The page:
Role of magistratesWatch
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"Magistrates are volunteers who hear cases in courts in their community. They can hear cases in the criminal court, the family court, or both.
Each case is usually heard by 3 magistrates, including a magistrate who is trained to act as a chairperson.
A legal adviser in the court gives advice on the law and makes sure the magistrates follow the right procedures.
All criminal cases begin in a magistrates’ court.
Magistrates pass the most serious crimes (for example murder, rape and robbery) to the Crown Court. Magistrates decide if the defendant should be:
- kept in custody - for example in a police or court cell
- let out on strict conditions - for example to keep away from named places or people
Magistrates deal with crimes like:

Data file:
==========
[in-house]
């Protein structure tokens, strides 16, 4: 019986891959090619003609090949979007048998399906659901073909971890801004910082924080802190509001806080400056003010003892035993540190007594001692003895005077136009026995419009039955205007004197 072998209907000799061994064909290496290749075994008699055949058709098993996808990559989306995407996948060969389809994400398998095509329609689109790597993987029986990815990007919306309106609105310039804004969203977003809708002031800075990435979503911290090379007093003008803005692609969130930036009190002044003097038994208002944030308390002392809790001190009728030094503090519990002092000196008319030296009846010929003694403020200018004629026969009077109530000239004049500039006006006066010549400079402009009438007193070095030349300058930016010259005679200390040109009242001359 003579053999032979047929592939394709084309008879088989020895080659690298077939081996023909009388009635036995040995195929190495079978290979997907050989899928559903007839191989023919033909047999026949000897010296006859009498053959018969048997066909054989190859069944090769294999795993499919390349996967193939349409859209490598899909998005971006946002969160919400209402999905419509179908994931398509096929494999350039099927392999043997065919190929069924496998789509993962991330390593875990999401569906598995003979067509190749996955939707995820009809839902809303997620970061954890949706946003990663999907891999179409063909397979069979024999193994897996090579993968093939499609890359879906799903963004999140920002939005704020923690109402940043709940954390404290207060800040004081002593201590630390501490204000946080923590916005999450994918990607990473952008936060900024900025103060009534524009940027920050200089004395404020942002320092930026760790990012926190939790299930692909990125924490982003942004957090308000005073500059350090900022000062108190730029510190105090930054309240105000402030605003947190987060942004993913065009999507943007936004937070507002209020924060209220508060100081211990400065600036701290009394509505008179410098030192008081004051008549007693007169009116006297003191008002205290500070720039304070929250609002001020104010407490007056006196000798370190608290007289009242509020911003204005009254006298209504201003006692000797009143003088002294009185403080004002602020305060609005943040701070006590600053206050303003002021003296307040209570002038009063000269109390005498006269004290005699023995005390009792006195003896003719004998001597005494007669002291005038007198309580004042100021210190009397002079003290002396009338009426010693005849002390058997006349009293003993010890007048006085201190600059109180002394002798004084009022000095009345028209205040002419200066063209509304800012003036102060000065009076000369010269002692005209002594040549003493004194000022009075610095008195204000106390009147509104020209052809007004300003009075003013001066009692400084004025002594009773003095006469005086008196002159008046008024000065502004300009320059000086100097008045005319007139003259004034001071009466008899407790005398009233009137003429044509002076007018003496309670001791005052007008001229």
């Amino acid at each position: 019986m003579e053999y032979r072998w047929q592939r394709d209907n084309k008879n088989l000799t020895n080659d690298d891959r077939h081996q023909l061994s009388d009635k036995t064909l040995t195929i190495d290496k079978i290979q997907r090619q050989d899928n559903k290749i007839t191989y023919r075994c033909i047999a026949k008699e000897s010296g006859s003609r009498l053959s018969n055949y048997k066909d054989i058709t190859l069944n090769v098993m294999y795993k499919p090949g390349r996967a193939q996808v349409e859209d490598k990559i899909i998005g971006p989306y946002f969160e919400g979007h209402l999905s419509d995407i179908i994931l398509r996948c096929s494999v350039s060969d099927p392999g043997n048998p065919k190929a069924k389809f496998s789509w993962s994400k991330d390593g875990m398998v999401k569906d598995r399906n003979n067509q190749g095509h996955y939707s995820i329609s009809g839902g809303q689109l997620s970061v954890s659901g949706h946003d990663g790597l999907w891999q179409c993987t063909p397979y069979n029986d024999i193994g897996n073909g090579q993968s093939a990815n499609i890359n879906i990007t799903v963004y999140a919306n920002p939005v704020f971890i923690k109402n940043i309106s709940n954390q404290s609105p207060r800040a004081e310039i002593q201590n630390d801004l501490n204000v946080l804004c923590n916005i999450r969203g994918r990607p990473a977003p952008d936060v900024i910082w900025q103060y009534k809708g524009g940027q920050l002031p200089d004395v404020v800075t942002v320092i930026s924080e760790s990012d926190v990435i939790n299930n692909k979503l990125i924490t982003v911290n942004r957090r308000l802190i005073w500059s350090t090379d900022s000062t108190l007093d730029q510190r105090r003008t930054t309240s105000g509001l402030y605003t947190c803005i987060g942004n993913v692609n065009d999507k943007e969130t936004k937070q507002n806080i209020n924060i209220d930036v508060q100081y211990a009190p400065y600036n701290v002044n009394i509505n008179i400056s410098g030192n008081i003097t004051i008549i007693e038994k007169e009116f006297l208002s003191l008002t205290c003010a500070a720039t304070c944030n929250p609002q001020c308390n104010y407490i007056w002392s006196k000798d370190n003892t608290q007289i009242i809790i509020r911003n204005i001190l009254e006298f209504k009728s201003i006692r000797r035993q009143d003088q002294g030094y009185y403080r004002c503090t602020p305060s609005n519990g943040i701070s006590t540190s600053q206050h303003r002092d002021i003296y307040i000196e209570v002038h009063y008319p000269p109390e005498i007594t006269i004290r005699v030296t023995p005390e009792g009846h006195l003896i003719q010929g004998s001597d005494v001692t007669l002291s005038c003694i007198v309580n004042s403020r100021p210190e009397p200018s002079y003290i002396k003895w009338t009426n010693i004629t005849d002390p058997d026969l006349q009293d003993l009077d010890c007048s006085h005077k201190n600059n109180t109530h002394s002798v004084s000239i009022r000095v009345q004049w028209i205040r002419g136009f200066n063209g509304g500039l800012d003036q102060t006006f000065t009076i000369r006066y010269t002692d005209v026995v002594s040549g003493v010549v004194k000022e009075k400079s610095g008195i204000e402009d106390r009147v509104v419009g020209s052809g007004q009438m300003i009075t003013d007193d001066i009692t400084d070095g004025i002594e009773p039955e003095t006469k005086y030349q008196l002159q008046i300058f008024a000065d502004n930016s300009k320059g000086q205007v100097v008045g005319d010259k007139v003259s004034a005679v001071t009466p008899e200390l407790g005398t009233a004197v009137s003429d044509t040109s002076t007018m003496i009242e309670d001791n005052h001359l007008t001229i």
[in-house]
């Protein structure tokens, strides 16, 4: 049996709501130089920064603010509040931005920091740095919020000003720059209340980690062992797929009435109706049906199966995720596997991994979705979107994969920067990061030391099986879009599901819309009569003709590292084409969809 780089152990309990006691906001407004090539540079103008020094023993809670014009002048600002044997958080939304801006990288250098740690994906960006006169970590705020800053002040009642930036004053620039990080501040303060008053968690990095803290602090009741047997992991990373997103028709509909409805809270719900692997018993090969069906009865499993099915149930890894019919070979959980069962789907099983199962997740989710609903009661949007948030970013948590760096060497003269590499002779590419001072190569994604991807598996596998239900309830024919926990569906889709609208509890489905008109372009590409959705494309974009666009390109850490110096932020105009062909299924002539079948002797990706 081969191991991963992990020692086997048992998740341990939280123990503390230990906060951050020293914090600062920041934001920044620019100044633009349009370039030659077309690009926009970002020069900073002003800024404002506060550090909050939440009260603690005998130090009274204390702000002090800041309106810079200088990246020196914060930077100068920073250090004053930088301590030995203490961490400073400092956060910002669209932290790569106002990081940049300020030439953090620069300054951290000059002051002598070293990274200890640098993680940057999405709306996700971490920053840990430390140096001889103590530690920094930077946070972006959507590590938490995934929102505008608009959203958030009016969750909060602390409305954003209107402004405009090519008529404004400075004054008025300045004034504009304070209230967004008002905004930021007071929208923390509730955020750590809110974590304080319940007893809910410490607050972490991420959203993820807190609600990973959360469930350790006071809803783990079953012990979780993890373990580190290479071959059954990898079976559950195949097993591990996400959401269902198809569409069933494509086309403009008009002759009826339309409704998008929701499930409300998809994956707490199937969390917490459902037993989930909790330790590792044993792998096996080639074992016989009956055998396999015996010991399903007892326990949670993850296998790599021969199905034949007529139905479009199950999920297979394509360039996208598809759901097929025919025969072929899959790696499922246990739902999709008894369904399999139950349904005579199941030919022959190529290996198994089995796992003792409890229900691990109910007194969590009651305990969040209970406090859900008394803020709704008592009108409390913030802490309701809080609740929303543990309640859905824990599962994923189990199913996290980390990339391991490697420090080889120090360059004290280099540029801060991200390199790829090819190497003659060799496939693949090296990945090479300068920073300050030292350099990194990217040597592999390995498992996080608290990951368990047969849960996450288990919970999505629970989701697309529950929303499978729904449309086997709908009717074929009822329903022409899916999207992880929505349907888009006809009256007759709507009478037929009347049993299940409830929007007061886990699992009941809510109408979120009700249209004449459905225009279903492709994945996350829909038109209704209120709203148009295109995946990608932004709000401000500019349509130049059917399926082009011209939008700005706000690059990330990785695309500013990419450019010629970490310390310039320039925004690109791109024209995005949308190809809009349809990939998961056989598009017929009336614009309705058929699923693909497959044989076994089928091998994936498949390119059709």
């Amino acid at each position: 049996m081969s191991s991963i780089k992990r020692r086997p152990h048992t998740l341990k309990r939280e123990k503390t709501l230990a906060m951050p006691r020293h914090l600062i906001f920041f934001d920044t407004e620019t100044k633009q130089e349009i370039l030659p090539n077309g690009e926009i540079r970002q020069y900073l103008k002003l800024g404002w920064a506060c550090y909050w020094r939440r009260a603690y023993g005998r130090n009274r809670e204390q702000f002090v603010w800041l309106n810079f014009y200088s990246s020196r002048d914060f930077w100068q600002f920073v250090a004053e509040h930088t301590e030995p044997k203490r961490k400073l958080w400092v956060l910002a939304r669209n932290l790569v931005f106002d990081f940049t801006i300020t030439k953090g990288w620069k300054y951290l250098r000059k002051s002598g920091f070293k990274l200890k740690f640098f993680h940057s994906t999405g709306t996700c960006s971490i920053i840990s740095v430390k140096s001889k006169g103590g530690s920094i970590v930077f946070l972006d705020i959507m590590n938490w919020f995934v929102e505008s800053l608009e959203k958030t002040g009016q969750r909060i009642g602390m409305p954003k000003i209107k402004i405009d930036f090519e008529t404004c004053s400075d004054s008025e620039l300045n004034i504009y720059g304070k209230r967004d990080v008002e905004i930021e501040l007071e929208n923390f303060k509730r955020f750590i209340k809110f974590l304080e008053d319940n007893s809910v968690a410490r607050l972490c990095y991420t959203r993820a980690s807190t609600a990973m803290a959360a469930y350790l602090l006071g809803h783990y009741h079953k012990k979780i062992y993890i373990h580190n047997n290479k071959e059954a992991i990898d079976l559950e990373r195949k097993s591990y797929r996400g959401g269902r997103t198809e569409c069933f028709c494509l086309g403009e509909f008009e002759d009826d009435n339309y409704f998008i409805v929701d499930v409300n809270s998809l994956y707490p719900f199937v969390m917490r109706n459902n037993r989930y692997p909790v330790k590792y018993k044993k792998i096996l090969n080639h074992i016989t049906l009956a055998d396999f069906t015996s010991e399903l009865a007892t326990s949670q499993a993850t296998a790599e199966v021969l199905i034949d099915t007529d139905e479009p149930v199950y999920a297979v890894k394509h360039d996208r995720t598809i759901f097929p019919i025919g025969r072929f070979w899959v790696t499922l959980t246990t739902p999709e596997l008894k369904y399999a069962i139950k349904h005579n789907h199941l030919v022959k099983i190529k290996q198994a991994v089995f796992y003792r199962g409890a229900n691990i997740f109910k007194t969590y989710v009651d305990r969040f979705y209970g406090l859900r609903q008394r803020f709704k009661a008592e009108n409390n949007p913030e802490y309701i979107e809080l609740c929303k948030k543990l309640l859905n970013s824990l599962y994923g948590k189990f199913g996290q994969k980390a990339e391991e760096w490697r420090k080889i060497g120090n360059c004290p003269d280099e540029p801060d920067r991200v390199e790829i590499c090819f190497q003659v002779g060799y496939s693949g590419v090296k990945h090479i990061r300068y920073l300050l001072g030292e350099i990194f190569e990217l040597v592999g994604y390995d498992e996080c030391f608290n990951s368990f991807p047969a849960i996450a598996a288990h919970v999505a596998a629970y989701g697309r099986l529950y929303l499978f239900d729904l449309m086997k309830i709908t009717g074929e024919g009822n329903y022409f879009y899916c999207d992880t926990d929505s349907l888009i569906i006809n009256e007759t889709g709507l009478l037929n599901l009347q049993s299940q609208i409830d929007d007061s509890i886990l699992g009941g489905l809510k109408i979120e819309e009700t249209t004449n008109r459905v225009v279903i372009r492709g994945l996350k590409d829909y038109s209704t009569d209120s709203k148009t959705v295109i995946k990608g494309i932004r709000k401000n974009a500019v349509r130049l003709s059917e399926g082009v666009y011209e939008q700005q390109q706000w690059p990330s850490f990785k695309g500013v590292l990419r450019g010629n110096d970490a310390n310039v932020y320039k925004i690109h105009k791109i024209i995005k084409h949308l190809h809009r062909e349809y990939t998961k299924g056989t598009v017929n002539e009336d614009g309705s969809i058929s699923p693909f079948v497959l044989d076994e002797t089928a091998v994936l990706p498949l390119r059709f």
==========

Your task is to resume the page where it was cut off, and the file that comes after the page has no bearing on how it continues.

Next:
- minor assaults
- motoring offences
- handling stolen goods
- TV licence evasion
Magistrates can give punishments such as:
- unpaid work in the community
- prison for up to 6 months (or up to 12 months for more than 1 crime)
Magistrates can also hear cases at a family court.
These magistrates deal with cases about children. They can:
- arrange for a child to be taken into care or put up for adoption
- help separated parents make arrangements for their children
- enforce child maintenance orders
- make court orders to prevent domestic abuse
These magistrates can get advice from the child’s guardian or a family court adviser during the case."